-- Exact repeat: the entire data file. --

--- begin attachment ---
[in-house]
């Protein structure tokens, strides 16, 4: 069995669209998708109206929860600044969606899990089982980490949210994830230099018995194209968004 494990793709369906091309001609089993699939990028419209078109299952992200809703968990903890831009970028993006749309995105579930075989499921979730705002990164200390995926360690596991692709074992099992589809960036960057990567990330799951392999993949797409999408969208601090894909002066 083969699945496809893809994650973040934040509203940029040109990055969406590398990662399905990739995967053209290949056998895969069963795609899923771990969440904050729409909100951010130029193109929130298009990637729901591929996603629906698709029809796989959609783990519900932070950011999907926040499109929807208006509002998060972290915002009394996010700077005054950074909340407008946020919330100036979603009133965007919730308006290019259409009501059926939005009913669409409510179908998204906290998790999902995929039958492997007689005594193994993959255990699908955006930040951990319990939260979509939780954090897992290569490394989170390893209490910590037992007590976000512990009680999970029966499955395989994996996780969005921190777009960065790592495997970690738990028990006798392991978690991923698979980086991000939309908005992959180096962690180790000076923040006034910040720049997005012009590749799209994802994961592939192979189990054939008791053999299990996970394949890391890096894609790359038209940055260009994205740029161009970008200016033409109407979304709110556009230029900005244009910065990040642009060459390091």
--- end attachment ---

[in-house]
């Protein structure tokens, strides 16, 4: 069995669209998708109206929860600044969606899990089982980490949210994830230099018995194209968004 494990793709369906091309001609089993699939990028419209078109299952992200809703968990903890831009970028993006749309995105579930075989499921979730705002990164200390995926360690596991692709074992099992589809960036960057990567990330799951392999993949797409999408969208601090894909002066 083969699945496809893809994650973040934040509203940029040109990055969406590398990662399905990739995967053209290949056998895969069963795609899923771990969440904050729409909100951010130029193109929130298009990637729901591929996603629906698709029809796989959609783990519900932070950011999907926040499109929807208006509002998060972290915002009394996010700077005054950074909340407008946020919330100036979603009133965007919730308006290019259409009501059926939005009913669409409510179908998204906290998790999902995929039958492997007689005594193994993959255990699908955006930040951990319990939260979509939780954090897992290569490394989170390893209490910590037992007590976000512990009680999970029966499955395989994996996780969005921190777009960065790592495997970690738990028990006798392991978690991923698979980086991000939309908005992959180096962690180790000076923040006034910040720049997005012009590749799209994802994961592939192979189990054939008791053999299990996970394949890391890096894609790359038209940055260009994205740029161009970008200016033409109407979304709110556009230029900005244009910065990040642009060459390091």